In my first article on the PanelView 800 I discussed getting acquainted with the terminal and software and creating the CCW project.
In this article I plan to connect to a controller and cover the necessary steps to start making things happen needed to implement a project.
To setup the MircoLogix I gave it a name of “HOME,” an IP address of 192.168.1.11, and also added a couple of lines of logic to be used in my PV800 graphic displays. Note that MicroLogix 1100 is programmed using RSLogix 500 software.
Editor’s Note: The MicroLogix 1000 and 1100 can also be programmed with RSLogix Micro Starter Lite which can be downloaded for free here.
CCW Project, Panelview 800 Device Communication Settings
After adding the PV800 to the project, simply double-click on the terminal to bring up the terminal settings.
Here, Communications, User Accounts, Languages and all other main parameters are set to make the terminal a connected part of the rest of your project.
Under the “Communication” tab, I selected “Ethernet | Allen-Bradley MicroLogix/ENI” as the communication protocol.
I then added the controller name of my MicroLogix 1100 as shown below, as well as the IP address of the MircoLogix 1100 controller.
CCW Project Tags
Any tags that I plan to use in my graphic displays will need to be added to the “Tags” database.
Here I add three Boolean tags and one processor status tag (16 bit integer) to the tag database and select “HOME” as the controller, which is of course, my MicroLogix 1100.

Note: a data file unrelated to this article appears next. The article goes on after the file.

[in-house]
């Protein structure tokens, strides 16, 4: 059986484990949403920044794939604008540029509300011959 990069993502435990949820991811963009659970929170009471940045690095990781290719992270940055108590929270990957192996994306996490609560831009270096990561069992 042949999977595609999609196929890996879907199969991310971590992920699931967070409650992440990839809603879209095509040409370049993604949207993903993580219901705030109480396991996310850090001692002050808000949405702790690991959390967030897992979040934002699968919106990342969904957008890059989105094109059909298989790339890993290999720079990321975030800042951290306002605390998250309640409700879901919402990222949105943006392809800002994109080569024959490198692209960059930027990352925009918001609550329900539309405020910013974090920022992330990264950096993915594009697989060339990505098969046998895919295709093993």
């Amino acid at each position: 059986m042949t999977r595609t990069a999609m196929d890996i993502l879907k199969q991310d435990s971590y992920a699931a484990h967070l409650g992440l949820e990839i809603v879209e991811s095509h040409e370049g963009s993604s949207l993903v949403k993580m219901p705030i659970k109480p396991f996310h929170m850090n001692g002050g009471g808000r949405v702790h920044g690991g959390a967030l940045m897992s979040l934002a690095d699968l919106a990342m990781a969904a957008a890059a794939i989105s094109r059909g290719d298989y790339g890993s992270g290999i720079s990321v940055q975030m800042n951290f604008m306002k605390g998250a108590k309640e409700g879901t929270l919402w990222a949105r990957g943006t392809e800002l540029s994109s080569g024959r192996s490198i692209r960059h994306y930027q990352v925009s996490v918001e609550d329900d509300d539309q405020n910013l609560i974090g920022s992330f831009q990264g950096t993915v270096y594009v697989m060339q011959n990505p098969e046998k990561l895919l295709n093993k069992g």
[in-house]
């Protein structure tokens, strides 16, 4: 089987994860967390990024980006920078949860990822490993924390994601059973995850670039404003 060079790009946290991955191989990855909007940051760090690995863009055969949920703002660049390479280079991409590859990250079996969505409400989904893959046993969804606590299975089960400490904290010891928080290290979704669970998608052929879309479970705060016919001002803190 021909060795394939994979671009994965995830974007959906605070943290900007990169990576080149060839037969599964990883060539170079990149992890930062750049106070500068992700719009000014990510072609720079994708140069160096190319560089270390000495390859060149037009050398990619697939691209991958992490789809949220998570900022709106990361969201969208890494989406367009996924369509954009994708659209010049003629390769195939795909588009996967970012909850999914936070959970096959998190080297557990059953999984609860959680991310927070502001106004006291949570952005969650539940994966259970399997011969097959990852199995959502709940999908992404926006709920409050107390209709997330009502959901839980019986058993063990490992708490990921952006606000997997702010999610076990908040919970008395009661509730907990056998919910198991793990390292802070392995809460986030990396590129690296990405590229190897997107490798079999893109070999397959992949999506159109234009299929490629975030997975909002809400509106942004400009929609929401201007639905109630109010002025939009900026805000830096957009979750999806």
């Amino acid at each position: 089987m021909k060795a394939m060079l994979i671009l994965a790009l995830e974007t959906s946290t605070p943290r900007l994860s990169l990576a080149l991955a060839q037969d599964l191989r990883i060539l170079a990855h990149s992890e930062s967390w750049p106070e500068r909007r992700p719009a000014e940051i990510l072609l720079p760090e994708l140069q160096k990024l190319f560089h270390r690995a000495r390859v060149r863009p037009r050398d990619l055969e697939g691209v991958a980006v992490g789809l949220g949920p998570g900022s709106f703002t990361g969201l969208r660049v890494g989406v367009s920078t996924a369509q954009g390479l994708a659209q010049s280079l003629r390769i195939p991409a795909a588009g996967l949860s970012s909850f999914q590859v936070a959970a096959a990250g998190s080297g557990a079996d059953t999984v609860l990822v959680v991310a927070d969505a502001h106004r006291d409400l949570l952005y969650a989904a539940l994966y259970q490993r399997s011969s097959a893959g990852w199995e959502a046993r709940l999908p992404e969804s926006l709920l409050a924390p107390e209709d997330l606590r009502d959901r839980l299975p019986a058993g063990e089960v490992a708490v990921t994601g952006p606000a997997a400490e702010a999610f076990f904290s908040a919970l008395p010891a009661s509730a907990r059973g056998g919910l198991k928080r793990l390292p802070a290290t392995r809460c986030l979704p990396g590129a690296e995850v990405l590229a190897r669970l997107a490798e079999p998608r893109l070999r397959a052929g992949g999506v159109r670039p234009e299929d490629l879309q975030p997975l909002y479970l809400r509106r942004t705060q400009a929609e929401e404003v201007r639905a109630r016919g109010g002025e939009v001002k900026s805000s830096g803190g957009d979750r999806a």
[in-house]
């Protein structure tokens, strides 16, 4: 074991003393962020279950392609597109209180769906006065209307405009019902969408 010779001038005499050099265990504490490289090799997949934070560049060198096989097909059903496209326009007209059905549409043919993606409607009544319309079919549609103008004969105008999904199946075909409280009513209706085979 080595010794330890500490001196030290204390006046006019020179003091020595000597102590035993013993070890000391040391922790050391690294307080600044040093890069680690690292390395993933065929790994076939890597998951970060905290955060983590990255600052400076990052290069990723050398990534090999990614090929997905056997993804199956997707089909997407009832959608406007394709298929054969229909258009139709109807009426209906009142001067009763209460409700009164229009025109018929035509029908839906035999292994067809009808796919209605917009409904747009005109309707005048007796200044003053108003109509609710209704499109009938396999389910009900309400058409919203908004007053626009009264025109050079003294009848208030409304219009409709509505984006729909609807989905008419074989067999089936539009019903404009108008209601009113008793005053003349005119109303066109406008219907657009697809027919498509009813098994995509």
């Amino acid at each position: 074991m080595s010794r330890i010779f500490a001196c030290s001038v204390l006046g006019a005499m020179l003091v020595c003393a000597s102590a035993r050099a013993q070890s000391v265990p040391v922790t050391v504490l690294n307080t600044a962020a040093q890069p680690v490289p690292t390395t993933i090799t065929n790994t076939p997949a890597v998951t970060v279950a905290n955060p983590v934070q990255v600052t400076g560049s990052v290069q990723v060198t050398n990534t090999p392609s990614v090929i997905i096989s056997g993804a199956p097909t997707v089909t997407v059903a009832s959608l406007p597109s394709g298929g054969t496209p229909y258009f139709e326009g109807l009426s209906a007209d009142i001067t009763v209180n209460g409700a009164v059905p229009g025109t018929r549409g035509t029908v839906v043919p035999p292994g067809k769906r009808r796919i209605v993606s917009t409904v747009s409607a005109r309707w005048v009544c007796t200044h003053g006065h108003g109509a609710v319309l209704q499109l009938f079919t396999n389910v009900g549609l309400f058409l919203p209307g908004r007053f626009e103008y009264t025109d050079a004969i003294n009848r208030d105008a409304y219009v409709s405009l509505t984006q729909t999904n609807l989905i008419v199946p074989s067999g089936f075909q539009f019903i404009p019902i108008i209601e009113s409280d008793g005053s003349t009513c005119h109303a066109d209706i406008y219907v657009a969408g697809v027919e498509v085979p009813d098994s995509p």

The tags will be pushbuttons to Start/Latch an Output and Stop/Unlatch the same Output as well as monitor the Maximum Scan Time of the Processor.
CCW Project Screens
I built my first screen and named it “HOME_1100” to interact with the MicroLogix 1100, then added two momentary pushbuttons to the screen.
To change color properties, fonts and other information, double-click on the pushbuttons to get the pop-up window below. On the right side of the display will be the “properties” window where you will actually assign the “Tags” to the pushbuttons.
The “Write Tag” will be “PB_START” and the “Indicator Tag” will be “RUN_OUT”, as shown below.
I also wanted to make use of the drawing tools. While they are adequate, don’t expect to be too fancy. I was disappointed that there is no ability to “Group” objects together and/or downsize the object after drawing it.
I drew a MicroLogix controller, but had no way to group the objects or downsize it, so just be aware that this isn’t as full featured as other Rockwell software.
Next, on the Terminal Settings Page, I “Validated” and “Downloaded” my project to the PVP Terminal.
At runtime, I pressed the “Start” button and the Status on the display changed to “Running” as well as turns green as it sees the feedback from the “RUN_OUT” tag.
I also see the processor Max Scan Time value of 31ms display as well.
Communication setup from the PV800 to the MicroLogix 1100 was very straightforward and configuration time is very short with this system. Once you get a project started, you can be connected and functional in a just a few minutes.
With very few settings and ease of configuration, the PV800 is a viable option for small projects. Hopefully, you were able to pick up something here today and I hope your first Connected Components Workbench project goes smoothly.
Written by Brandon Cooper
Senior Controls Engineer and Freelance Writer
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